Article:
Objective: This study was undertaken to test the reliability and validity of the Pathological Laughter and Crying Scale and the effectiveness of nortriptyline treatment for patients with emotional lability following stroke.
Method: Eighty-two patients with ischemic brain injury-54 who had been hospitalized with acute stroke and 28 others who requested treatment for pathological laughing and crying--were given standardized psychiatric and neurological assessments and then administered the Pathological Laughter and Crying Scale. The 54 acute stroke patients were used to evaluate the Pathological Laughter and Crying Scale, and the 28 patients with pathological emotional display were randomly assigned to nortriptyline treatment or placebo in a 6-week double-blind trial to assess the efficacy of a tricyclic antidepressant in treatment of this disorder.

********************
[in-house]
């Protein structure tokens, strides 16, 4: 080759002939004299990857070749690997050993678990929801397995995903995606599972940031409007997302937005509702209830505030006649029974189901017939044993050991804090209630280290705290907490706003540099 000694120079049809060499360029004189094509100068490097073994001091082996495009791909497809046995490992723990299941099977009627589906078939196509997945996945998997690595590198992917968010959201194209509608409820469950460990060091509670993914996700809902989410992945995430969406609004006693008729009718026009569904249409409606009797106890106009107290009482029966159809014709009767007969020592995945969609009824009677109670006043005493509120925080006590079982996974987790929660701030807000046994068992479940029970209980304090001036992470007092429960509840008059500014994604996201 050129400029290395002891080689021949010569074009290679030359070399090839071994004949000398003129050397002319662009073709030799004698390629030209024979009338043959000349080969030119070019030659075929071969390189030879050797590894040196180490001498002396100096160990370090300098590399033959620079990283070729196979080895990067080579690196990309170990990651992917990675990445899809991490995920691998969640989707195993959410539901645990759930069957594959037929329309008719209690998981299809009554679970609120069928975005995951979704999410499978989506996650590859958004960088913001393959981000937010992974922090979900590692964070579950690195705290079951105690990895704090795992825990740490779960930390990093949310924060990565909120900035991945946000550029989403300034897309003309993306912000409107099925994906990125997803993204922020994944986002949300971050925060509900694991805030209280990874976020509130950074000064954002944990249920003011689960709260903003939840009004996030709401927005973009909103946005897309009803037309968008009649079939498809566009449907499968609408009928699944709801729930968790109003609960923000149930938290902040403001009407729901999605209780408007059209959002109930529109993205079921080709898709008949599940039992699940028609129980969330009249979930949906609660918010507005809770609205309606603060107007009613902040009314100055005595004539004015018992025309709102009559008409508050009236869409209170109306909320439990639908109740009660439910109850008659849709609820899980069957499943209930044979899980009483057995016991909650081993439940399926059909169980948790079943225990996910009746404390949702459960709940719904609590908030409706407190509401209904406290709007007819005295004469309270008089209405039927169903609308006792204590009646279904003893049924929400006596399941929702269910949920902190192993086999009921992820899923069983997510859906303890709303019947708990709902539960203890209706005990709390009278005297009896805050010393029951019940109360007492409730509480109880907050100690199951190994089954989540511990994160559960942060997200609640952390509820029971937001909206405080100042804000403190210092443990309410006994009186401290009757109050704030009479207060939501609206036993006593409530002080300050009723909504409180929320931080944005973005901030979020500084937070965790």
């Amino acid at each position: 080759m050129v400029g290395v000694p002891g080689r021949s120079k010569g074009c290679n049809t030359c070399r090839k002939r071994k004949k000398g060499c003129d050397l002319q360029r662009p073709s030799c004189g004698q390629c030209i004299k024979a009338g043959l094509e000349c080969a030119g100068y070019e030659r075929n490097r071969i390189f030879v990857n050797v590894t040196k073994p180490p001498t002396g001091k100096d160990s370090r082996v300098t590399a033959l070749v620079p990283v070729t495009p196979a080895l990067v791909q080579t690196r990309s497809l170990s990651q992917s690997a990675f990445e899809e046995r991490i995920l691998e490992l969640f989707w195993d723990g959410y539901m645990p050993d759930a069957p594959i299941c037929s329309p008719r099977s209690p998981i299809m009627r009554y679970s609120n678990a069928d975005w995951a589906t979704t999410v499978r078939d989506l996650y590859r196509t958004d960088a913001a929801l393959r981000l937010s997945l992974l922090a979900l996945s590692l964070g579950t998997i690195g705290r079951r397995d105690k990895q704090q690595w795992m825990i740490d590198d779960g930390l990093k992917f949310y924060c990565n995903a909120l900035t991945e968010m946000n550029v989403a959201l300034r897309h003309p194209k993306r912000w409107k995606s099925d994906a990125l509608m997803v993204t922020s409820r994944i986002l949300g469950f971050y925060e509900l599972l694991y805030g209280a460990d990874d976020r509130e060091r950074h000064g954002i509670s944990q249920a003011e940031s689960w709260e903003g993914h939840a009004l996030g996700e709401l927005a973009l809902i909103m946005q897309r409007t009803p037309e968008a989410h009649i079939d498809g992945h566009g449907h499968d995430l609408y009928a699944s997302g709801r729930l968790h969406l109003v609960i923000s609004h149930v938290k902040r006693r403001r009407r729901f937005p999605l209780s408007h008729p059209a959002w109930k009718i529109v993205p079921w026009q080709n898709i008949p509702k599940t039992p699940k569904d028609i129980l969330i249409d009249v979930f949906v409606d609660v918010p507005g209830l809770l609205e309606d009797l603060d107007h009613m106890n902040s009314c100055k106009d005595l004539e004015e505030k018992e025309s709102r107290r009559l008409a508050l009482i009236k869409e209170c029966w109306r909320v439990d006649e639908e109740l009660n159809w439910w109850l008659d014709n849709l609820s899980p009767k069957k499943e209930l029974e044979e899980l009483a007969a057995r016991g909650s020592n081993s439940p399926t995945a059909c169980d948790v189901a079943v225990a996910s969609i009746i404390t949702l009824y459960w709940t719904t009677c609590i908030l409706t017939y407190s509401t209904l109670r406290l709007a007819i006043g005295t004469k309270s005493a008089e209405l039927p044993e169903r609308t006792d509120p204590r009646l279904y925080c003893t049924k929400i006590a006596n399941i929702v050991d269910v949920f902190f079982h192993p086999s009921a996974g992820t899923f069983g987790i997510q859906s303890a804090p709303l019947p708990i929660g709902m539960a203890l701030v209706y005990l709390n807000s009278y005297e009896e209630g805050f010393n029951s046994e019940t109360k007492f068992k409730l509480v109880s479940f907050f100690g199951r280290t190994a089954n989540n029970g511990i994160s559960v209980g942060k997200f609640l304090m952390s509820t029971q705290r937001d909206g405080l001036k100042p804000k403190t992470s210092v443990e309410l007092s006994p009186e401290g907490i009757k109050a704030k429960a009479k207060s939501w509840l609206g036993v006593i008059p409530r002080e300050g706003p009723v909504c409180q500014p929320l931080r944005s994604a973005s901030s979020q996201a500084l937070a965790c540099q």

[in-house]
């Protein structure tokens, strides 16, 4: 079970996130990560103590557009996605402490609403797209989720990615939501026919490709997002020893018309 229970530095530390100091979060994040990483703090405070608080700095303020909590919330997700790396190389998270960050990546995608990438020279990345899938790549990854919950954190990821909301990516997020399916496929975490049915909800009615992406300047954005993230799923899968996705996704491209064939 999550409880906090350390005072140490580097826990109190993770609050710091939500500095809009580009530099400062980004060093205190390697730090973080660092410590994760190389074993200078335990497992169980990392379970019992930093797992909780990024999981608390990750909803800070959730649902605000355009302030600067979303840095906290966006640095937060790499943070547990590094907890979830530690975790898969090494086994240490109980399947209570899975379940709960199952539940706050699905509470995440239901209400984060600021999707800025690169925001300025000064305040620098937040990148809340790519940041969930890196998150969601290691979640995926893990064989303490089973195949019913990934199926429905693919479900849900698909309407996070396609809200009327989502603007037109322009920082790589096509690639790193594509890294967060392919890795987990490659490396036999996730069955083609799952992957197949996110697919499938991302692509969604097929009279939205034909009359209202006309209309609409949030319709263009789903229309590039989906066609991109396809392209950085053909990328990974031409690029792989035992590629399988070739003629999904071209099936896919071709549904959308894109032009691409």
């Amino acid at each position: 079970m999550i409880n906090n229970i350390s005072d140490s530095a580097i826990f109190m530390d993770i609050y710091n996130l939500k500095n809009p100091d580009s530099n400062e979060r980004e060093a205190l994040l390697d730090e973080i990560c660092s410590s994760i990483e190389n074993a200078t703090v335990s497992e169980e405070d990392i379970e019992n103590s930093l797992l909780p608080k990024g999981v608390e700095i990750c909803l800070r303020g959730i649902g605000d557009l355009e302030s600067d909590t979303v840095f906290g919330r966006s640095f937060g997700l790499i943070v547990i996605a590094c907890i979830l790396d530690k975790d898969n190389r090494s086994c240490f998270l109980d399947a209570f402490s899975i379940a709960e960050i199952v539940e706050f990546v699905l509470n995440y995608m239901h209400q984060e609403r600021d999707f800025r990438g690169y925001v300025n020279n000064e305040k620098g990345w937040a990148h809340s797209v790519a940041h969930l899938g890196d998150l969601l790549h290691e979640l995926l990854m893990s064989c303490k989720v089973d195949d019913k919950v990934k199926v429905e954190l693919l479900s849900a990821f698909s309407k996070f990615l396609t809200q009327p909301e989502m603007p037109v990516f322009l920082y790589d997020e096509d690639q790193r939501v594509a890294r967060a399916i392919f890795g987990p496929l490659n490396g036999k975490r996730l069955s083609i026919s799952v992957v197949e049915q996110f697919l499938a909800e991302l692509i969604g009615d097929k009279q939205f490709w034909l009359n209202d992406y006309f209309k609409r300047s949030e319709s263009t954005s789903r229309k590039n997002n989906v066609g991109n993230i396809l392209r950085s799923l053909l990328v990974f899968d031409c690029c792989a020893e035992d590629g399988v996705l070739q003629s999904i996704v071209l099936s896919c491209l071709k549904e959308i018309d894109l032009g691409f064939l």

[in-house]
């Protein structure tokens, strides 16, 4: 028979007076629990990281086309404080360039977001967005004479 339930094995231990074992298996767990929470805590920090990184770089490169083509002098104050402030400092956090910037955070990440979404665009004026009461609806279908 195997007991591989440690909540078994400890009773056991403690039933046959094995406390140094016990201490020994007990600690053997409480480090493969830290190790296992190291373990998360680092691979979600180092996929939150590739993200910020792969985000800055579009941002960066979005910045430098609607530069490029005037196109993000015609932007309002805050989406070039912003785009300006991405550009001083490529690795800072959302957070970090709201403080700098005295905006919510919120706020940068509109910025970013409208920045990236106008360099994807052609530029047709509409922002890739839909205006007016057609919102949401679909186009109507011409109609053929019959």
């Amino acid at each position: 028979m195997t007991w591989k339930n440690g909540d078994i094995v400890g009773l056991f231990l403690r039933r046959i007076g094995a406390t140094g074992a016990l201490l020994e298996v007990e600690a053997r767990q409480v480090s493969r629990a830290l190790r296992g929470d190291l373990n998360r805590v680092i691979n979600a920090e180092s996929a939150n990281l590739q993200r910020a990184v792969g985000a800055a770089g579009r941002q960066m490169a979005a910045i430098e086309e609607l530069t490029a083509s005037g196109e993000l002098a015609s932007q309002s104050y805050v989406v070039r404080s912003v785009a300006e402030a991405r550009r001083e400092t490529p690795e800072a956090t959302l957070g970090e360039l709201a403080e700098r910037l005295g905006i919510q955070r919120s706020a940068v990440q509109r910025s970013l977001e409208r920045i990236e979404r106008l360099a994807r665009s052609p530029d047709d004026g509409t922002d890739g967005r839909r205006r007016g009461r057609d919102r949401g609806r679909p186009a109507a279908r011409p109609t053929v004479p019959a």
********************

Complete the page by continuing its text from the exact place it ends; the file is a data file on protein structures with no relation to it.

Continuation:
Results: The interrater reliability on the Pathological Laughter and Crying Scale for a subgroup of 15 patients was 0.93, and the test-retest reliability of the scale was excellent. After 4 and 6 weeks of treatment, scores on the Pathological Laughter and Crying Scale showed significantly greater improvement in the 14 patients given nortriptyline than in the 14 given placebo. Although almost one-half of these patients also had major depression, the improvement in emotional lability was independent of depression status. In addition, response to treatment was not significantly affected by lesion location or time since stroke.
Conclusions: The severity of symptoms in pathological emotional display can be reliably quantified with the Pathological Laughter and Crying Scale, and treatment with nortriptyline can effectively ameliorate this emotional disorder.